From the first song alone, I could tell the sophomore release from these young metal prodigies has just as much going for it as their stunning debut—Children Of The Iron Age (2014).
Like myself, Wayfarer hails from the cold, spiring Rocky Mountains of Colorado. Their latest release is Old Souls.
I’ve always believed much of American black metal has been too quick to appropriate so much of European black metal’s sonic and visual aesthetic. An aesthetic which is undoubtedly very personal to those artists experiences, lifestyles and heritage; leaving only a smaller sect of Americans to take the original template of the sound and re-sculpt it to make it their own.
Wayfarer builds on the initial sound of black and folk metal; pounding and forging something undoubtedly tremendous, ravenous and strenuous. Eluding to a time when suffering was as bountiful as the vast incomprehensible beauty of the planet; the soil that mankind has so glutinously raped and ravaged beneath our feet. Old Souls is a sprawling journey in-and-of itself.
Rhythms and percussion pounding, like a thousand weathered, but tireless, footsteps—doubling as war drums for which the spilt blood has long since sunk into the earth. Distorted guitar passages jagged like filthy cliff sides, beneath stunning harsh primordial vocal work; both with tones as savage and cruel as nature itself.
Ultimately, the band’s strongest aspect lies within their sense of composition and melody. These are captivating songs with an utterly cinematic quality to them and their arrangement. And just when you think you may have a rockier-type track, like Catcher, the band charges at you from the side halfway though, running you through with the ‘true grit’ this album features so well.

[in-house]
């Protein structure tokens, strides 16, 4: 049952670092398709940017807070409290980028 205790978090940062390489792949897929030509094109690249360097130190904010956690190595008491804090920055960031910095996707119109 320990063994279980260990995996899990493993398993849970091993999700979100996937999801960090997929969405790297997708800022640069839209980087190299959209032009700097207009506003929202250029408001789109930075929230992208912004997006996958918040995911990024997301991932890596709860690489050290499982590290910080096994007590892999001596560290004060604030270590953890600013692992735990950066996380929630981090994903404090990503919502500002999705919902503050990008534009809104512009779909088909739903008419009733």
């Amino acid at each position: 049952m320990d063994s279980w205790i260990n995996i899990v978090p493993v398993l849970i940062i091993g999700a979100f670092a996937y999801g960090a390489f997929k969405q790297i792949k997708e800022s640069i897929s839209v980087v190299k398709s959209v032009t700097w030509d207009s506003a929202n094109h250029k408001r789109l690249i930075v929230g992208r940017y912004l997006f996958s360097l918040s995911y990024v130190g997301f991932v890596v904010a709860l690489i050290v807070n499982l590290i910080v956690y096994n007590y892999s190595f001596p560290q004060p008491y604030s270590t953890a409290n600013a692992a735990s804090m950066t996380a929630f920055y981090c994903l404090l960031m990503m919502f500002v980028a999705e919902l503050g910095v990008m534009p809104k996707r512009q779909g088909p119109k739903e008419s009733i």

As immense and punishing as they can be, Wayfarer’s sense of dynamics—including the utilisation of small acoustic passages, like in Old Souls' New Dawn or Deathless Tundra, or earthy drum sections in Frontiers—really puts the already high melodic, rhythmic and emotionally aggressive content just through the damn roof.
As a guitarist, I cannot say that what grabbed me when I first saw Wayfarer wasn’t exactly that. The sense of melody from the bass and guitar passages, despite the distortion and the thoughtful clean interludes, really brings this band’s material to a pinnacle height for me. The percussion is so thoughtfully restrained. This release gives you just enough to feed your bloodthirsty hunger for swift and thunderous drum violence, but not too much to not perfectly compliment the songs properly.
With the full band’s composition ability, there is as much patience here as there is passion and ferocity. It may not be the grimmest thing in existence, but that was never really what they set out to do. Truthfully, everything I have ever heard from Wayfarer is masterful. Track highlights? Ever Climbing and Old Souls' New Dawn.
Strange Fires is an eclectic, visually-oriented music blog. Written and curated by Colorado-based musician, writer and artist Doran Robischon for the past six years, this source draws from a mix of contrasting genres in the name of fluid exploration.